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Don Maher's Blog

By Don Maher | Mortgage Broker
or Lender in Los Angeles, CA

Higher Loans Cost After April 1, 2011???

Once again, the Federal Government is attempting to “fix” something that is not broken. The new Loan Originator Compensation rule will likely have the same benefit to today's consumer that HVCC had - higher loan costs.  Below are the highlights on the final rules on Loan Originator Compensation and Steering.

The new rules apply to all persons who originate loans, including mortgage brokers and the companies that employ them, as well as mortgage loan officers employed by depository institutions and other lenders.

The final rules, which apply to closed-end loans secured by a consumer's dwelling, will:

  • Prohibit payments to the loan originator that are based on the loan's interest rate or other terms. Compensation that is based on a fixed percentage of the loan amount is permitted.
  • Prohibit a mortgage broker or loan officer from receiving payments directly from a consumer while also receiving compensation from the creditor or another person.
  • Prohibit a mortgage broker or loan officer from "steering" a consumer to a lender offering less favorable terms in order to increase the broker's or loan officer's compensation.
  • Provide a safe harbor to facilitate compliance with the anti-steering rule.
The safe harbor is met if:
  • The consumer is presented with loan offers for each type of transaction in which the consumer expresses an interest (that is, a fixed rate loan, adjustable rate loan, or a reverse mortgage); and
  •  The loan options presented to the consumer include the following:
  1. the lowest interest rate for which the consumer qualifies;
  2. the lowest points and origination fees, and
  3. the lowest rate for which the consumer qualifies for a loan with no risky features, such as a prepayment penalty, negative amortization, or a balloon payment in the first seven years.

While it sounds like something that will benefit the borrower, it will raise loan costs, especially for states where the average loan size is low.  The new rule also does not allow the lender to credit the borrower for any closing costs! So you can say goodbye to many of the "no cost" refinance progrmas out there.  The final rules are effective April 1, 2011, so get your clients loans submitted as soon as you can.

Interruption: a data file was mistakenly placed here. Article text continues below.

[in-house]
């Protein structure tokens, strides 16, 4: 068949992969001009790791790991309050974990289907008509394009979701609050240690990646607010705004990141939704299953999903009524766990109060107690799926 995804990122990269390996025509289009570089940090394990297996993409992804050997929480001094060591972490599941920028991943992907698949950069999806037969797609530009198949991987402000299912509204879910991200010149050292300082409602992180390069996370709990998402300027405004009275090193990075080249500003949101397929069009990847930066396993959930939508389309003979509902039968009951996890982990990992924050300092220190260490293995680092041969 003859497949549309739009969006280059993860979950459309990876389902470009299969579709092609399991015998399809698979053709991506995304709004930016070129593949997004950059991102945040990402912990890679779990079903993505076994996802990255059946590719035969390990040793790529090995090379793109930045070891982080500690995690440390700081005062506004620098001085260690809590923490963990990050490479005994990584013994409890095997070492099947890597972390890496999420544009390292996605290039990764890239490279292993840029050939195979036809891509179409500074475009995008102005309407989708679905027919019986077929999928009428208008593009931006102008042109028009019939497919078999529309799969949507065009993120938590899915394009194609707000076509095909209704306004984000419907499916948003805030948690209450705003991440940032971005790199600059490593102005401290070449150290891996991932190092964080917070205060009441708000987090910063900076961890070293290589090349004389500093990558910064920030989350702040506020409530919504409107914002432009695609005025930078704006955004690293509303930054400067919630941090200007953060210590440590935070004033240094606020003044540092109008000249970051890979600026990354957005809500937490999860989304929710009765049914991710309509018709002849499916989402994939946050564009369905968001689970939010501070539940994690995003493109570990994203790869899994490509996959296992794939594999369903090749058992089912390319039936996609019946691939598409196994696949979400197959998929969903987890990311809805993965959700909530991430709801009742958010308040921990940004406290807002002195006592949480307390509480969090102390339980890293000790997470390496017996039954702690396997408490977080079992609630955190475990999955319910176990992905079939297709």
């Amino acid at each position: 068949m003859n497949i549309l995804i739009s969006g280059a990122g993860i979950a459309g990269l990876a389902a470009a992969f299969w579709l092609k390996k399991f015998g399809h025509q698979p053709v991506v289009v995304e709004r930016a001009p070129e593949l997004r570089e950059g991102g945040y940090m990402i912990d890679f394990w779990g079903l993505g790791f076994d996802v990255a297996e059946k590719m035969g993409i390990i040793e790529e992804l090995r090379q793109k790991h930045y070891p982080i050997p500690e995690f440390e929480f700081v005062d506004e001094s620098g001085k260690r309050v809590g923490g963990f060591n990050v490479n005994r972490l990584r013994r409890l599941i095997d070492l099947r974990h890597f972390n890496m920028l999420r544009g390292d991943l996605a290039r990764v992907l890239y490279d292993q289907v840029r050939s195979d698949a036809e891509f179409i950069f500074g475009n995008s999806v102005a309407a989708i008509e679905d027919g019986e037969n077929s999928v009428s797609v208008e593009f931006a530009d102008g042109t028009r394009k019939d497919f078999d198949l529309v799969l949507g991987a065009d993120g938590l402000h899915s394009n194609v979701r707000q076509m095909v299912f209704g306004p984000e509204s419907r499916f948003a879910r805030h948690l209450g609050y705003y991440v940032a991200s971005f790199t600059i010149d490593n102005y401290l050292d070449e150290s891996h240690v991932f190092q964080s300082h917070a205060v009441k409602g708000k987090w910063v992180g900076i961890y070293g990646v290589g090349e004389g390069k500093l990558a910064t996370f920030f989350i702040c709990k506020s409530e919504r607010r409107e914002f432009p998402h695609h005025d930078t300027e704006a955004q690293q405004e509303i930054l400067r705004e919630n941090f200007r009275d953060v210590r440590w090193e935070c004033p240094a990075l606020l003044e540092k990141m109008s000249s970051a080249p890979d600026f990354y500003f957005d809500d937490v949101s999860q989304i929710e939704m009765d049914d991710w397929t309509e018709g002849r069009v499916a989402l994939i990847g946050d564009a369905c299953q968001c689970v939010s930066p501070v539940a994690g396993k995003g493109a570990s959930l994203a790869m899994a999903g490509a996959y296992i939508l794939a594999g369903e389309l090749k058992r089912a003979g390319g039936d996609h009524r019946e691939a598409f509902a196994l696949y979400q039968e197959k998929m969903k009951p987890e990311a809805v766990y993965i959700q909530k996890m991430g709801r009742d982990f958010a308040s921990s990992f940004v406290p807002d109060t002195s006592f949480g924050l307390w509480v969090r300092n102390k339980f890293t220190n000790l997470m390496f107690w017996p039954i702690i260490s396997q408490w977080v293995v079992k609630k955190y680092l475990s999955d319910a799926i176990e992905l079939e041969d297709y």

For more information, log on to www.DonMaher.com  or call (800) 736-0565.



Comments

By Paul W,  Mon Mar 7 2011, 15:03
How would this raise loan costs? I don't understand the conclusion you're making. Everything except that sentence speaks to good benefits for borrowers.
By Don Maher,  Tue Mar 8 2011, 14:54
Hi Paul:

With limitations being put on lender paid compensation, specifically not allowing a hybrid of borrower paid and lender paid compensation, many companies will be moving to the borrower paid compensation plan, where the borrower will get a slightly lower rate, but will have to pay loan origination points and fees. That will not always be cost effective for the borrower.

The new plan also does not allow a company to credit a borrower any closing costs with their lender paid compensation, thus ultimately eliminating "no cost" refinances. Most of my refis are no cost loans. On a 300k loan, if i would get 2% lender compensation, I would credit the borrower the 3rd party closing costs of $2500, and make $3500. This would allow the borrower to refi again if rates drop, even if its only by .5%. That is no longer an option if there are too many LLPA's on a loan.

Thanks.
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